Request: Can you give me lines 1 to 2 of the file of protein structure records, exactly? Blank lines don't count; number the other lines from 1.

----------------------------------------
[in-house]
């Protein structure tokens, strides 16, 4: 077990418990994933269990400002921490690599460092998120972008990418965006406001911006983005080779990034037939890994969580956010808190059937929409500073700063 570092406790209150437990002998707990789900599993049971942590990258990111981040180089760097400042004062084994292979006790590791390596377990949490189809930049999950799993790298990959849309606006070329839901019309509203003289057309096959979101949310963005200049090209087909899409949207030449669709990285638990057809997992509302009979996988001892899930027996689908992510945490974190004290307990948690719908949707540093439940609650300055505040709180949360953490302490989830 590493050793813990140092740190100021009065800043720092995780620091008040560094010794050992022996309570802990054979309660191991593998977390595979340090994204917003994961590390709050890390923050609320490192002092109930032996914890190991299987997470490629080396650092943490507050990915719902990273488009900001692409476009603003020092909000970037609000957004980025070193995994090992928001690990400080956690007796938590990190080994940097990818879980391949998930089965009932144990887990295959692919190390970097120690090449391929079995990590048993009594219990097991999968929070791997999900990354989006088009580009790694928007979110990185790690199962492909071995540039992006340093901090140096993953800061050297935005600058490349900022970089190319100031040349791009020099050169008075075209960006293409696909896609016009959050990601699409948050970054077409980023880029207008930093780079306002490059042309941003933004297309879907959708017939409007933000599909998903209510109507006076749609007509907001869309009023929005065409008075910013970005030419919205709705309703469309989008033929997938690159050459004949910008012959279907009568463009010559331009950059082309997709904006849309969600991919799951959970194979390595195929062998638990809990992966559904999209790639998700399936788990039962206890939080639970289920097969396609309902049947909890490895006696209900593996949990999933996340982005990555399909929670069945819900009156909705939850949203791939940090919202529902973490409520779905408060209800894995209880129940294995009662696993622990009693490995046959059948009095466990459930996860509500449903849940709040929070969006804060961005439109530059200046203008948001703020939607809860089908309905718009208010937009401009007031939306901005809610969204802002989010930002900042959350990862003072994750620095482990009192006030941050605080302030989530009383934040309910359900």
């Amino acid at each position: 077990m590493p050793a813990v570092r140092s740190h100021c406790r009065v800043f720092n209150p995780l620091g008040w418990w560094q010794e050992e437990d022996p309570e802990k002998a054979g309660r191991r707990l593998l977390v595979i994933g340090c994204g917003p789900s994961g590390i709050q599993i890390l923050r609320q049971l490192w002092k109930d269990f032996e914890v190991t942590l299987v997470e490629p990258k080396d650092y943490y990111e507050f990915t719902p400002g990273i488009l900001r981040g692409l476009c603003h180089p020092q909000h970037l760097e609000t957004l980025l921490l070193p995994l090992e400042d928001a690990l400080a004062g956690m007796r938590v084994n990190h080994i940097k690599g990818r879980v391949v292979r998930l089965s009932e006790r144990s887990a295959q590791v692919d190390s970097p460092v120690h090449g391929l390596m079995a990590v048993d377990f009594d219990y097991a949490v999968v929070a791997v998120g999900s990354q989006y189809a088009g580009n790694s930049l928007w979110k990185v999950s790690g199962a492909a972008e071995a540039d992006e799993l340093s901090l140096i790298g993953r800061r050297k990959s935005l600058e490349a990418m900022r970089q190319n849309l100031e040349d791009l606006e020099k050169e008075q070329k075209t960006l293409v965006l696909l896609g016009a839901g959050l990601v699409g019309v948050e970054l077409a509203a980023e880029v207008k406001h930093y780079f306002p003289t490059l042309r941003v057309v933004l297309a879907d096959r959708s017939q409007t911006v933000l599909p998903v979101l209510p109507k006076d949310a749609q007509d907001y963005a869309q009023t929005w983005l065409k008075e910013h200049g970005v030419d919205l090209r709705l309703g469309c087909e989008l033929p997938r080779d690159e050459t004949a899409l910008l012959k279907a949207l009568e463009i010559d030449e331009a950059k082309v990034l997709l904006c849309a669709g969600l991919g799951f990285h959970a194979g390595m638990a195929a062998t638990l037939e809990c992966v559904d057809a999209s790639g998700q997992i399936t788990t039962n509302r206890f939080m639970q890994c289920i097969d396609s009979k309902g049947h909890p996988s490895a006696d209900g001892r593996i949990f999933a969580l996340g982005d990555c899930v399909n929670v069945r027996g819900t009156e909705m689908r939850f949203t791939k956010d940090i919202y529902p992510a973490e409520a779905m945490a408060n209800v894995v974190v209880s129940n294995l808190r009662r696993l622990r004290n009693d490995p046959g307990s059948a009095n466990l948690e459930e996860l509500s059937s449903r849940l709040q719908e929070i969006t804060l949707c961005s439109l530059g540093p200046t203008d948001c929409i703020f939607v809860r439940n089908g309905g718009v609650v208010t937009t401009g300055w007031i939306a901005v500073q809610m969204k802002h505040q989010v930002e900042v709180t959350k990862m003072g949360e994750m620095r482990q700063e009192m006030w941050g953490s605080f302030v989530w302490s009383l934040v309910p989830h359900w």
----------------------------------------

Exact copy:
[in-house]
């Protein structure tokens, strides 16, 4: 077990418990994933269990400002921490690599460092998120972008990418965006406001911006983005080779990034037939890994969580956010808190059937929409500073700063 570092406790209150437990002998707990789900599993049971942590990258990111981040180089760097400042004062084994292979006790590791390596377990949490189809930049999950799993790298990959849309606006070329839901019309509203003289057309096959979101949310963005200049090209087909899409949207030449669709990285638990057809997992509302009979996988001892899930027996689908992510945490974190004290307990948690719908949707540093439940609650300055505040709180949360953490302490989830 590493050793813990140092740190100021009065800043720092995780620091008040560094010794050992022996309570802990054979309660191991593998977390595979340090994204917003994961590390709050890390923050609320490192002092109930032996914890190991299987997470490629080396650092943490507050990915719902990273488009900001692409476009603003020092909000970037609000957004980025070193995994090992928001690990400080956690007796938590990190080994940097990818879980391949998930089965009932144990887990295959692919190390970097120690090449391929079995990590048993009594219990097991999968929070791997999900990354989006088009580009790694928007979110990185790690199962492909071995540039992006340093901090140096993953800061050297935005600058490349900022970089190319100031040349791009020099050169008075075209960006293409696909896609016009959050990601699409948050970054077409980023880029207008930093780079306002490059042309941003933004297309879907959708017939409007933000599909998903209510109507006076749609007509907001869309009023929005065409008075910013970005030419919205709705309703469309989008033929997938690159050459004949910008012959279907009568463009010559331009950059082309997709904006849309969600991919799951959970194979390595195929062998638990809990992966559904999209790639998700399936788990039962206890939080639970289920097969396609309902049947909890490895006696209900593996949990999933996340982005990555399909929670069945819900009156909705939850949203791939940090919202529902973490409520779905408060209800894995209880129940294995009662696993622990009693490995046959059948009095466990459930996860509500449903849940709040929070969006804060961005439109530059200046203008948001703020939607809860089908309905718009208010937009401009007031939306901005809610969204802002989010930002900042959350990862003072994750620095482990009192006030941050605080302030989530009383934040309910359900």